Public opinion analyst Nate Silver argues that the Republican Party is turning libertarian:
Are Republicans turning into libertarians?
Last week's Tea Party protests had their origins in the libertarian movement. Although many conservative groups were eager to co-opt their purpose, the core of the message — anti-tax, anti-big government — was about as libertarian as it gets . . .
We can argue about the significance of the tea paries and we can argue about whether they represent the way forward for Republicans. But they are just one manifesation of what seems like an increasing drift toward libertariansim within the party. Consider also:
-- A new Gallup survey suggests that 80 percent of Republicans think that big government is a bigger threat to the government than big business, versus just 10 percent who think the opposite. This represents an enormous partisan split from Democrats, among whom a majority think that big business is the greater threat. Moreover, the partisan split has grown significantly since 2006; it has now become almost a definitional issue for Republicans.
-- The Republican alternative budget could be considered a somewhat radical experiment in libertarianism, dramatically slashing taxes while promising to balance budgets — an achievement that would only be possible if the size of the government were cut enormously. . .
-- Republican insiders are increasingly uncertain about whether gay marriage, which was such an important issue for the party over 2000-2004, is any longer a winning issue at all for them. Reaction to the Iowa Supreme Court decision was surprisingly muted in conservative circles. . .
-- If gay bashing is becoming less in vogue among Republicans, it's unclear which other cultural issues — areas where Republicans sometimes favor bigger, more statist government — might take its place. Yes, there's always abortion. But I'm surprised there hasn't been more anti-immigrant sentiment, as often happens when jobs are scarce; perhaps the Republicans' poor performance among Latino voters on November 4th might have scared them away from that issue. Marijuana legalization seems to be gaining some traction (although more among pundits than policymakers), but about half the conservative commentariat (see Glenn Beck, for instance, who calls himself a libertarian) seems to embrace it.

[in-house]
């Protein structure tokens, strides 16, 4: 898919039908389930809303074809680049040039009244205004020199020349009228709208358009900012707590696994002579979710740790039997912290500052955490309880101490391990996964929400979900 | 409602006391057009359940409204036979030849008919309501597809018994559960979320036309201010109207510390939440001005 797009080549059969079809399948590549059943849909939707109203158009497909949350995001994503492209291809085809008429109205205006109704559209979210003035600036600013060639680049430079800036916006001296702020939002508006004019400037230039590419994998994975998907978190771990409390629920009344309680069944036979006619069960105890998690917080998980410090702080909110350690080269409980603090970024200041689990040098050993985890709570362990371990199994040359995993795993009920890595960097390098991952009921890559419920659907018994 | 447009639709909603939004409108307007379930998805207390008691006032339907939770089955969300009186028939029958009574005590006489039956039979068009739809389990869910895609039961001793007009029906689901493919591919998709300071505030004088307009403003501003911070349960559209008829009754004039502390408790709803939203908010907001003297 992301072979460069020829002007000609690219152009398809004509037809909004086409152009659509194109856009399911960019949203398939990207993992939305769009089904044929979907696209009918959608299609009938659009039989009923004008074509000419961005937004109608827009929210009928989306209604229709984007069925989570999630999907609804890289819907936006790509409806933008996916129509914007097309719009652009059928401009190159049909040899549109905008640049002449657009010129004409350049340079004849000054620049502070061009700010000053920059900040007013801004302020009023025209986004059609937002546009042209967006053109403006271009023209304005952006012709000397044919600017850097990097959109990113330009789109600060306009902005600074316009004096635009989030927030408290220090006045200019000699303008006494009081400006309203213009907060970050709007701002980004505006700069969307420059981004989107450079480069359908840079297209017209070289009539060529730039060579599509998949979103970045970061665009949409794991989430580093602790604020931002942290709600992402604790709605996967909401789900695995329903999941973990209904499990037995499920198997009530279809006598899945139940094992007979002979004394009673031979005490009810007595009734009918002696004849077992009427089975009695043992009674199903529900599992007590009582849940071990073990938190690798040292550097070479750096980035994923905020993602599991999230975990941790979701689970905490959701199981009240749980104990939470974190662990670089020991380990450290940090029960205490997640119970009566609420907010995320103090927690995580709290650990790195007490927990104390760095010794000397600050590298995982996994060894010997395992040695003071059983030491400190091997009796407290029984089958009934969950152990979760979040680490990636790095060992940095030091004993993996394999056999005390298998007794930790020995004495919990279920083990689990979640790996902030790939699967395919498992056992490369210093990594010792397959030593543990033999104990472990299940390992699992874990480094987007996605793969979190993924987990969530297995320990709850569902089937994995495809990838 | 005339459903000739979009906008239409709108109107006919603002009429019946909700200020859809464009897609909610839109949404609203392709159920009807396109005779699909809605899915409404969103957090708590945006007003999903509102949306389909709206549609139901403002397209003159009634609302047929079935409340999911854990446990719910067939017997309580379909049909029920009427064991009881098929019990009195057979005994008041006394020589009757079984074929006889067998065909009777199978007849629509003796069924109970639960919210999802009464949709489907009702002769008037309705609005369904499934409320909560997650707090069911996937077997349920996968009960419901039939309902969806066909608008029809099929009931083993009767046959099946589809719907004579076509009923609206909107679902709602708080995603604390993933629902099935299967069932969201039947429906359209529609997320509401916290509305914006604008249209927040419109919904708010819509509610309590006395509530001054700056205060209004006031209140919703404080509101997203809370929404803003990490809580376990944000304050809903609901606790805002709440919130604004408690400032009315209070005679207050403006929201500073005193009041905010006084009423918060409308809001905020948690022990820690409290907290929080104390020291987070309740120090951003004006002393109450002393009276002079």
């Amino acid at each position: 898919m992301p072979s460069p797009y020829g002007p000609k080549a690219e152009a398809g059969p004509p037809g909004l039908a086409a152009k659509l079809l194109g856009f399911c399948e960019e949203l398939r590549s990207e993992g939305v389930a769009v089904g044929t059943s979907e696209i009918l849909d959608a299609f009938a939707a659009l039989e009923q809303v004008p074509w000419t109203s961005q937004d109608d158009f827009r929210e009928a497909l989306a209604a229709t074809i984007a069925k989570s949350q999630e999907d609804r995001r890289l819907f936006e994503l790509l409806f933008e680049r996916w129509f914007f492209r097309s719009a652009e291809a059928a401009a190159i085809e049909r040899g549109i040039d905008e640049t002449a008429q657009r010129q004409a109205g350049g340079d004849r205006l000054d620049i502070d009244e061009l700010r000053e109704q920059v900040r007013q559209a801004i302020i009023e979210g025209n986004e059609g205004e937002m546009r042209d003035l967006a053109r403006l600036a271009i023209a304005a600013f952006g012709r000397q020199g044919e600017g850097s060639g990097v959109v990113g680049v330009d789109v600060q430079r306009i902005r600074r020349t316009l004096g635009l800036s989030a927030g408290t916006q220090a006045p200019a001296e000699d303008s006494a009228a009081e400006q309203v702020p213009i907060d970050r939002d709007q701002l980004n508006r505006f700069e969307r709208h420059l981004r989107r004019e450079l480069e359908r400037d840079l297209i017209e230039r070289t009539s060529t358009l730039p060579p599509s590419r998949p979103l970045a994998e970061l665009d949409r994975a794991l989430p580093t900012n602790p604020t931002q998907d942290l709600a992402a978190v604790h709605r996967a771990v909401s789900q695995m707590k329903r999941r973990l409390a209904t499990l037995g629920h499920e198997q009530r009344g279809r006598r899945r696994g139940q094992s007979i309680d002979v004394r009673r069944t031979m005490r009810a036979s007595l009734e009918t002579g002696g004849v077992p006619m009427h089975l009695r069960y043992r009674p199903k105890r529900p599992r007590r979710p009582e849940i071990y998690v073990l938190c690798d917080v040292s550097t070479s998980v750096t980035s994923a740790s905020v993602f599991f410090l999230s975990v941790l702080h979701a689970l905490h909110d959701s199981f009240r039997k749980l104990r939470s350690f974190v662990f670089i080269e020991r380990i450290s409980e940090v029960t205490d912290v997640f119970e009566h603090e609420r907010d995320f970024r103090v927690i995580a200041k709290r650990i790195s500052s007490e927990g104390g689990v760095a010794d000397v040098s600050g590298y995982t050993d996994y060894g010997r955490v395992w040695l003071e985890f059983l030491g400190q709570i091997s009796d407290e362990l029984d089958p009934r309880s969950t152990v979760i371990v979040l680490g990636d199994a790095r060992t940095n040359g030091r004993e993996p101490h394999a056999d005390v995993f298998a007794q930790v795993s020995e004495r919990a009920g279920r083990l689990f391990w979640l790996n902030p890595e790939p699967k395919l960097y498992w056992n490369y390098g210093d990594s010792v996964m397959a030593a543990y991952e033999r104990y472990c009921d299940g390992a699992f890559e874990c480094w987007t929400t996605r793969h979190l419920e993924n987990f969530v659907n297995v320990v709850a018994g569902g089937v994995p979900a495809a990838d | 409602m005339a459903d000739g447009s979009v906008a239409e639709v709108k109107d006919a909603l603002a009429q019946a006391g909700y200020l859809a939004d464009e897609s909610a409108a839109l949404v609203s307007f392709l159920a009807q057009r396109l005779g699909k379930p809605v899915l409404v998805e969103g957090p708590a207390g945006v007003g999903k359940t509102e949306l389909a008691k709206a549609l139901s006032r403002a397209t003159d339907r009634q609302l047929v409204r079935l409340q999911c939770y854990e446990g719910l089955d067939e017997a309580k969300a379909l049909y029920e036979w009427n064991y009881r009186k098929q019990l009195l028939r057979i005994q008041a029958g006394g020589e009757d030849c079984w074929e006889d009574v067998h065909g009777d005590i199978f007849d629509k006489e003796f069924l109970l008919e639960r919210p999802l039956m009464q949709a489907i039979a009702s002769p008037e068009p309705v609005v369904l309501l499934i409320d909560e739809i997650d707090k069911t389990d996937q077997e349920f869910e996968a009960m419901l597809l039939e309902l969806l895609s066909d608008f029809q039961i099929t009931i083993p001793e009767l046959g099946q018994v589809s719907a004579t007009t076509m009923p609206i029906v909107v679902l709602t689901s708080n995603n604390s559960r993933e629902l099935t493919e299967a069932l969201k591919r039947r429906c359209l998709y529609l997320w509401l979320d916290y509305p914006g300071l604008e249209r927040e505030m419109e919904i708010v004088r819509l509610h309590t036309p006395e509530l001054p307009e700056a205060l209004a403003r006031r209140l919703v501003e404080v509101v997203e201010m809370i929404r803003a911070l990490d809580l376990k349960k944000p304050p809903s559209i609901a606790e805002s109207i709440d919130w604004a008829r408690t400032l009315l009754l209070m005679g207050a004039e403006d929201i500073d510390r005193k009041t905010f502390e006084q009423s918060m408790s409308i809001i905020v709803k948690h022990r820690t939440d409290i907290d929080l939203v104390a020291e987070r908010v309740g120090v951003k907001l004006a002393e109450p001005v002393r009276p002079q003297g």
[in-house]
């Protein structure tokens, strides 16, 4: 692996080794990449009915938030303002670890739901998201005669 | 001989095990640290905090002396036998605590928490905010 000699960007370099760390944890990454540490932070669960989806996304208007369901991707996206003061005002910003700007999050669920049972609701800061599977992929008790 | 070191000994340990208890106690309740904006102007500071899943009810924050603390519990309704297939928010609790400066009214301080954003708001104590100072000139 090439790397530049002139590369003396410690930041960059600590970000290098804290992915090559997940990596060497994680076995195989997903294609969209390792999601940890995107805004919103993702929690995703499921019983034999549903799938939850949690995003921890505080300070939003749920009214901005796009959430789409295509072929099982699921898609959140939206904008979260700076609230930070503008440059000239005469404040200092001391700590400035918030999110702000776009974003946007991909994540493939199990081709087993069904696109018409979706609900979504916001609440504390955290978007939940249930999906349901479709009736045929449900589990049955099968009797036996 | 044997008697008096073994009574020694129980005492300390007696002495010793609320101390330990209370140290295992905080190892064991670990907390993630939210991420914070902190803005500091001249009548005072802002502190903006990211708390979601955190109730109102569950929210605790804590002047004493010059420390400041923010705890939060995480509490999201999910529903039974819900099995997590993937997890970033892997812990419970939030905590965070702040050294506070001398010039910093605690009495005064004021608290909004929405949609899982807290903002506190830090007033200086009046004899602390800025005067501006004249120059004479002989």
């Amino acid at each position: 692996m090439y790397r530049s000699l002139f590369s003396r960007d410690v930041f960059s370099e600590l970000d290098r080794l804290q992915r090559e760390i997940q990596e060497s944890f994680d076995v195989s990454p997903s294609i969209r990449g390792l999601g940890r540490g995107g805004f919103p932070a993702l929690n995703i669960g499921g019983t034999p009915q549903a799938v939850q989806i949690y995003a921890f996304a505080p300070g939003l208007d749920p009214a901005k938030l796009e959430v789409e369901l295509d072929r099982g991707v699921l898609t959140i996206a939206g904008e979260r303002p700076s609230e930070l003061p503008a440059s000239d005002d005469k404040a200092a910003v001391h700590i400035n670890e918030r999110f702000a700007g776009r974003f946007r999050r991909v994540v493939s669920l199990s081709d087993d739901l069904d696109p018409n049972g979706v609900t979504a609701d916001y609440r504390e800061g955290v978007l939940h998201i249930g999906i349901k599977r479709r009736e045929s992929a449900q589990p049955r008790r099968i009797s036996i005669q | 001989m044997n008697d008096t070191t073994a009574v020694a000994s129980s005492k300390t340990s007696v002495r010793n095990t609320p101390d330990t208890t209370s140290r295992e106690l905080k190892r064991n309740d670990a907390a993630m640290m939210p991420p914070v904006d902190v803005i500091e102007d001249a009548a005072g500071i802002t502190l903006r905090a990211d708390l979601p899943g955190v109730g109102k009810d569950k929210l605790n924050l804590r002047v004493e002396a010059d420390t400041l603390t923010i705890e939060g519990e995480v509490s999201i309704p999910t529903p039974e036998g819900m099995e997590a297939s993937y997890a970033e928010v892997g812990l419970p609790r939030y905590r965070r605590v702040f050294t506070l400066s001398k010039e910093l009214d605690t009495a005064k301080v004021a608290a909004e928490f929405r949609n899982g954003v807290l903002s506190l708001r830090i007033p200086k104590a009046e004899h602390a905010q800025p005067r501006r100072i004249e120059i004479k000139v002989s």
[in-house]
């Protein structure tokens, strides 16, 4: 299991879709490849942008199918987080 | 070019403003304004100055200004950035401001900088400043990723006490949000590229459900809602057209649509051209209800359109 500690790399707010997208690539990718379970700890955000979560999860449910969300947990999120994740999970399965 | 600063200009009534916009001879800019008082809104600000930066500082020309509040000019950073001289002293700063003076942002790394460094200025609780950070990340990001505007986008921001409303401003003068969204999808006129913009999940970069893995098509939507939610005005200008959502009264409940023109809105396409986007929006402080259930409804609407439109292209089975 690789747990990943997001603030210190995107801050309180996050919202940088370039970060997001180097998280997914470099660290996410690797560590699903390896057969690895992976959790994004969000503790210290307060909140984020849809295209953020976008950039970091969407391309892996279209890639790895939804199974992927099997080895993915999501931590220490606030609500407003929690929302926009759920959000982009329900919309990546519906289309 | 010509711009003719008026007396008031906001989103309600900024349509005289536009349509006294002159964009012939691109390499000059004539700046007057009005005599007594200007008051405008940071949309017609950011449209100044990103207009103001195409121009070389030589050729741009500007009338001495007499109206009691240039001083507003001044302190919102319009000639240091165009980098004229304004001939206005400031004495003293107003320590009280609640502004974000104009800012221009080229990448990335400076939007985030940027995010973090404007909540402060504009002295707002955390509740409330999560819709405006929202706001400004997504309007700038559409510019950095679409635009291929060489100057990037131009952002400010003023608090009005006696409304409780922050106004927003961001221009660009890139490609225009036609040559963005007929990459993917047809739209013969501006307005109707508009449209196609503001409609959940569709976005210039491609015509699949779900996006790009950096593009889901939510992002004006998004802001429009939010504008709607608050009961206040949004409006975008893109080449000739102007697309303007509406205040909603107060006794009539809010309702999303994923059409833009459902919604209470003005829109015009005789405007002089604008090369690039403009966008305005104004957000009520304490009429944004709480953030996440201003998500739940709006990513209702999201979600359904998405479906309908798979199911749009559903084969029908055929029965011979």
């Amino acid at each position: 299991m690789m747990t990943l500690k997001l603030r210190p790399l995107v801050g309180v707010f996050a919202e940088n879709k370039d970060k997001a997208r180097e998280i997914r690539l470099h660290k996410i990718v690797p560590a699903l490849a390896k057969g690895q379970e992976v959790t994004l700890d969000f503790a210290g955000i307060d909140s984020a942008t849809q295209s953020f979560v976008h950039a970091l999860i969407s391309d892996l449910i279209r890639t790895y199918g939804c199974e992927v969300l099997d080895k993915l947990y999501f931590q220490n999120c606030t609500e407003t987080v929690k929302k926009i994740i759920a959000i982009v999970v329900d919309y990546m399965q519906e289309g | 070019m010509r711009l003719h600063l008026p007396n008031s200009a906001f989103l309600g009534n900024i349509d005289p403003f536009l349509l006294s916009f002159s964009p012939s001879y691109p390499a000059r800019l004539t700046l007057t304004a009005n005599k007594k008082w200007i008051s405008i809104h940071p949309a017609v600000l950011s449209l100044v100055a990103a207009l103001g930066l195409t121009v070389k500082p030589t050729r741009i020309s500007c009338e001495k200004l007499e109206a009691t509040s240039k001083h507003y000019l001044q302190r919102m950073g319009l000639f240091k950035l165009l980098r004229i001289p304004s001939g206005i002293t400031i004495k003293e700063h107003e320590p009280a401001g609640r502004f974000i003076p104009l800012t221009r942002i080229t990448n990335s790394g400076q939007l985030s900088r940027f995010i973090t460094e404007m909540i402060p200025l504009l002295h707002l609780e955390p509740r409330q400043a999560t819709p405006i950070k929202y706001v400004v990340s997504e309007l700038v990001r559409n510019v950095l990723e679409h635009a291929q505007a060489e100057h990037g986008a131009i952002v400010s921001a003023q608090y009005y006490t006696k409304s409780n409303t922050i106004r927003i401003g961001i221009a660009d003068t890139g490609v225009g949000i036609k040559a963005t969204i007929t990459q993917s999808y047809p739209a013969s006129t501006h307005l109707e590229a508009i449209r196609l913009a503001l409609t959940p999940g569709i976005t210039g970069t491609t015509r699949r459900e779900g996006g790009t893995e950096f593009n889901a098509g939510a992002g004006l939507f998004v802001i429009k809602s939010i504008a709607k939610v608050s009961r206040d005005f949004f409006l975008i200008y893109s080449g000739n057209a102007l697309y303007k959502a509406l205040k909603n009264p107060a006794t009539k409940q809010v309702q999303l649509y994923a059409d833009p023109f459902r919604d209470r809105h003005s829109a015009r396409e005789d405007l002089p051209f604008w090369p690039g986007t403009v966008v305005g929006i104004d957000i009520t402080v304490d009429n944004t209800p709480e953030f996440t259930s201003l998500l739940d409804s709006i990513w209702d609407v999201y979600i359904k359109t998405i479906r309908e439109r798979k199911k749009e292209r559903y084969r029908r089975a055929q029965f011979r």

I welcome all of the above developments. But I'm less convinced than Silver that they signal a major move towards libertarianism by the GOP. Much of the GOP's current support for free markets is a function of the federal government's having come under the control of the Democrats. Both parties are far less enamored of big government if it's under the thumb of their opponents. When the Republicans themselves controlled the White House and Congress just a few years ago, they pushed through a massive expansion of federal spending and regulation. President George W. Bush presided over a highly statist administration, by almost any measure. It's possible that the GOP has definitively rejected the Bush-era model of big government conservatism. But it's too early to tell. The real test will be how the Republicans act when and if they regain a share of power at the federal level (e.g. - by controlling at least one house of Congress, or at least having a large enough minority to significantly influence the content of major legislation).
Silver's points on social issues are well taken, but I have a few caveats here. Many conservative pundits and intellectuals have long supported drug legalization, including such luminaries as the late William F. Buckley. But that hasn't had much effect on the GOP's actual policies. I am happy, as Silver seems to be, that many Republican insiders want the party to deemphasize its opposition to gay marriage. But this stance may be due to the fact that the issue has been overshadowed by more important concerns, such as the financial crisis. Whether the Party changes its long term orientation away from social conservatism remains to be seen. I suspect there will be strict limits to any such movement, because the GOP cannot afford to completely alienate its social conservative base.
In the meantime, however, there is certainly room for cooperation between GOP conservatives and libertarians, to the extent that both oppose the Democrats' massive expansion of government. Whether the two groups can agree on a positive program as well as a negative one remains to be seen.